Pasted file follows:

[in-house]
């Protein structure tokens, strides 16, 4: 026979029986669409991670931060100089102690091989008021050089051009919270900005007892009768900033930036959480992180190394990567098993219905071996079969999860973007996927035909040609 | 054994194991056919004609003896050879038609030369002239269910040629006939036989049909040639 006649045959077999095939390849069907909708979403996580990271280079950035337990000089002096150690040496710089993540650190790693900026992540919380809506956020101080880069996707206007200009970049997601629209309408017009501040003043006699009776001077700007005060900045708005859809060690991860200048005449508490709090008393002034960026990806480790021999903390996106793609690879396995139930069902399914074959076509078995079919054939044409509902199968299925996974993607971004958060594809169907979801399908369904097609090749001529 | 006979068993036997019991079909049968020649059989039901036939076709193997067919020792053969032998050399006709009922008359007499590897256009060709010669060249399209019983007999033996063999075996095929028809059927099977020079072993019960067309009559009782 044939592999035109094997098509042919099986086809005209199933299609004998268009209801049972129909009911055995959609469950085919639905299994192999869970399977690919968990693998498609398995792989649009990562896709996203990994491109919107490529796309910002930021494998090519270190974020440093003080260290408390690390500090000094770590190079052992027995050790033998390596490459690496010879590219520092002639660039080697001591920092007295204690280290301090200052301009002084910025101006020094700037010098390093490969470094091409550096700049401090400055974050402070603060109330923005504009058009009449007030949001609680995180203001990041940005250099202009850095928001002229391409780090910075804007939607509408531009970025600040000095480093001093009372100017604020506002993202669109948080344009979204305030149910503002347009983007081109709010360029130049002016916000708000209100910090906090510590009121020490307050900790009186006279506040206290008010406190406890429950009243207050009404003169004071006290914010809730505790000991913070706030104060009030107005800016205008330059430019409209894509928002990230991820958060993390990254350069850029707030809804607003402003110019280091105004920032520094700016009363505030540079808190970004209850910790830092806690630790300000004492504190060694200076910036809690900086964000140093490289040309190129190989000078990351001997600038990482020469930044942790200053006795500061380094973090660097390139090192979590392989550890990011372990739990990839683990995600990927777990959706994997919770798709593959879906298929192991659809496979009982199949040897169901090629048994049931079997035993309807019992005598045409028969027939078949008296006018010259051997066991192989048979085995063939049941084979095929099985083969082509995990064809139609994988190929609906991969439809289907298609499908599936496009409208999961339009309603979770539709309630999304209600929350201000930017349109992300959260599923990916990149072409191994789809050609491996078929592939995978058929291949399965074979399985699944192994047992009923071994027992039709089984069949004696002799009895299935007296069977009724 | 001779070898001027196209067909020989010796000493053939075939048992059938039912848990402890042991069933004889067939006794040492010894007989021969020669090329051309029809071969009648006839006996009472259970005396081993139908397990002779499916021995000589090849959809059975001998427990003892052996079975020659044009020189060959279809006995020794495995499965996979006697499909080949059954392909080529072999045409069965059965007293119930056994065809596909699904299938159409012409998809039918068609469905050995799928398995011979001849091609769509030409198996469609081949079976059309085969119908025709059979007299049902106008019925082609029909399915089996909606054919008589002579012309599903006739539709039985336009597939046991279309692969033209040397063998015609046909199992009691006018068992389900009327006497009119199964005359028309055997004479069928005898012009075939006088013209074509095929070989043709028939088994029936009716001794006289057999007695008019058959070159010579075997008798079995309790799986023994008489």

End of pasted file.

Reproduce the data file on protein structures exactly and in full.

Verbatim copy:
[in-house]
């Protein structure tokens, strides 16, 4: 026979029986669409991670931060100089102690091989008021050089051009919270900005007892009768900033930036959480992180190394990567098993219905071996079969999860973007996927035909040609 | 054994194991056919004609003896050879038609030369002239269910040629006939036989049909040639 006649045959077999095939390849069907909708979403996580990271280079950035337990000089002096150690040496710089993540650190790693900026992540919380809506956020101080880069996707206007200009970049997601629209309408017009501040003043006699009776001077700007005060900045708005859809060690991860200048005449508490709090008393002034960026990806480790021999903390996106793609690879396995139930069902399914074959076509078995079919054939044409509902199968299925996974993607971004958060594809169907979801399908369904097609090749001529 | 006979068993036997019991079909049968020649059989039901036939076709193997067919020792053969032998050399006709009922008359007499590897256009060709010669060249399209019983007999033996063999075996095929028809059927099977020079072993019960067309009559009782 044939592999035109094997098509042919099986086809005209199933299609004998268009209801049972129909009911055995959609469950085919639905299994192999869970399977690919968990693998498609398995792989649009990562896709996203990994491109919107490529796309910002930021494998090519270190974020440093003080260290408390690390500090000094770590190079052992027995050790033998390596490459690496010879590219520092002639660039080697001591920092007295204690280290301090200052301009002084910025101006020094700037010098390093490969470094091409550096700049401090400055974050402070603060109330923005504009058009009449007030949001609680995180203001990041940005250099202009850095928001002229391409780090910075804007939607509408531009970025600040000095480093001093009372100017604020506002993202669109948080344009979204305030149910503002347009983007081109709010360029130049002016916000708000209100910090906090510590009121020490307050900790009186006279506040206290008010406190406890429950009243207050009404003169004071006290914010809730505790000991913070706030104060009030107005800016205008330059430019409209894509928002990230991820958060993390990254350069850029707030809804607003402003110019280091105004920032520094700016009363505030540079808190970004209850910790830092806690630790300000004492504190060694200076910036809690900086964000140093490289040309190129190989000078990351001997600038990482020469930044942790200053006795500061380094973090660097390139090192979590392989550890990011372990739990990839683990995600990927777990959706994997919770798709593959879906298929192991659809496979009982199949040897169901090629048994049931079997035993309807019992005598045409028969027939078949008296006018010259051997066991192989048979085995063939049941084979095929099985083969082509995990064809139609994988190929609906991969439809289907298609499908599936496009409208999961339009309603979770539709309630999304209600929350201000930017349109992300959260599923990916990149072409191994789809050609491996078929592939995978058929291949399965074979399985699944192994047992009923071994027992039709089984069949004696002799009895299935007296069977009724 | 001779070898001027196209067909020989010796000493053939075939048992059938039912848990402890042991069933004889067939006794040492010894007989021969020669090329051309029809071969009648006839006996009472259970005396081993139908397990002779499916021995000589090849959809059975001998427990003892052996079975020659044009020189060959279809006995020794495995499965996979006697499909080949059954392909080529072999045409069965059965007293119930056994065809596909699904299938159409012409998809039918068609469905050995799928398995011979001849091609769509030409198996469609081949079976059309085969119908025709059979007299049902106008019925082609029909399915089996909606054919008589002579012309599903006739539709039985336009597939046991279309692969033209040397063998015609046909199992009691006018068992389900009327006497009119199964005359028309055997004479069928005898012009075939006088013209074509095929070989043709028939088994029936009716001794006289057999007695008019058959070159010579075997008798079995309790799986023994008489």